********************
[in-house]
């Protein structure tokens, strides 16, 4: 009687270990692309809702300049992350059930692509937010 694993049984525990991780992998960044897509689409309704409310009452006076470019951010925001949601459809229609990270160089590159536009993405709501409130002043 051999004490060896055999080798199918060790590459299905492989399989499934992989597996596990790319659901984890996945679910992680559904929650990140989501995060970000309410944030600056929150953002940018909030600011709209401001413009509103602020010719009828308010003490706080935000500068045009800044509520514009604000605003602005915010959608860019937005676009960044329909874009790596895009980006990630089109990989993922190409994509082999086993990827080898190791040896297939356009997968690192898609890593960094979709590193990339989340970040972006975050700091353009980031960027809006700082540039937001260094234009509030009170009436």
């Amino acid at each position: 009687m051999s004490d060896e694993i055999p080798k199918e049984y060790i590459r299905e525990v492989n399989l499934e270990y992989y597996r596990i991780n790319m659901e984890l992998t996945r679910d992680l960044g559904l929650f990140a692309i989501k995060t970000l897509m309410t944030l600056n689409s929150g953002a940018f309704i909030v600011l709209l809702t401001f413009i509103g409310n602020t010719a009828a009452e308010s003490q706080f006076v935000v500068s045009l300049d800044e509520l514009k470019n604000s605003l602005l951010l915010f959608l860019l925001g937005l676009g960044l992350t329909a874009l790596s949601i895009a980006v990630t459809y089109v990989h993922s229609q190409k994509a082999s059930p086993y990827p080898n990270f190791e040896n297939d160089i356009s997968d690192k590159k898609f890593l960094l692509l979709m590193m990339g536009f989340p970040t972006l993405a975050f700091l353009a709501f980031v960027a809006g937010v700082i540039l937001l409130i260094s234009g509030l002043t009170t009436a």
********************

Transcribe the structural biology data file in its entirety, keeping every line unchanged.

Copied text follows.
[in-house]
């Protein structure tokens, strides 16, 4: 009687270990692309809702300049992350059930692509937010 694993049984525990991780992998960044897509689409309704409310009452006076470019951010925001949601459809229609990270160089590159536009993405709501409130002043 051999004490060896055999080798199918060790590459299905492989399989499934992989597996596990790319659901984890996945679910992680559904929650990140989501995060970000309410944030600056929150953002940018909030600011709209401001413009509103602020010719009828308010003490706080935000500068045009800044509520514009604000605003602005915010959608860019937005676009960044329909874009790596895009980006990630089109990989993922190409994509082999086993990827080898190791040896297939356009997968690192898609890593960094979709590193990339989340970040972006975050700091353009980031960027809006700082540039937001260094234009509030009170009436």
């Amino acid at each position: 009687m051999s004490d060896e694993i055999p080798k199918e049984y060790i590459r299905e525990v492989n399989l499934e270990y992989y597996r596990i991780n790319m659901e984890l992998t996945r679910d992680l960044g559904l929650f990140a692309i989501k995060t970000l897509m309410t944030l600056n689409s929150g953002a940018f309704i909030v600011l709209l809702t401001f413009i509103g409310n602020t010719a009828a009452e308010s003490q706080f006076v935000v500068s045009l300049d800044e509520l514009k470019n604000s605003l602005l951010l915010f959608l860019l925001g937005l676009g960044l992350t329909a874009l790596s949601i895009a980006v990630t459809y089109v990989h993922s229609q190409k994509a082999s059930p086993y990827p080898n990270f190791e040896n297939d160089i356009s997968d690192k590159k898609f890593l960094l692509l979709m590193m990339g536009f989340p970040t972006l993405a975050f700091l353009a709501f980031v960027a809006g937010v700082i540039l937001l409130i260094s234009g509030l002043t009170t009436a």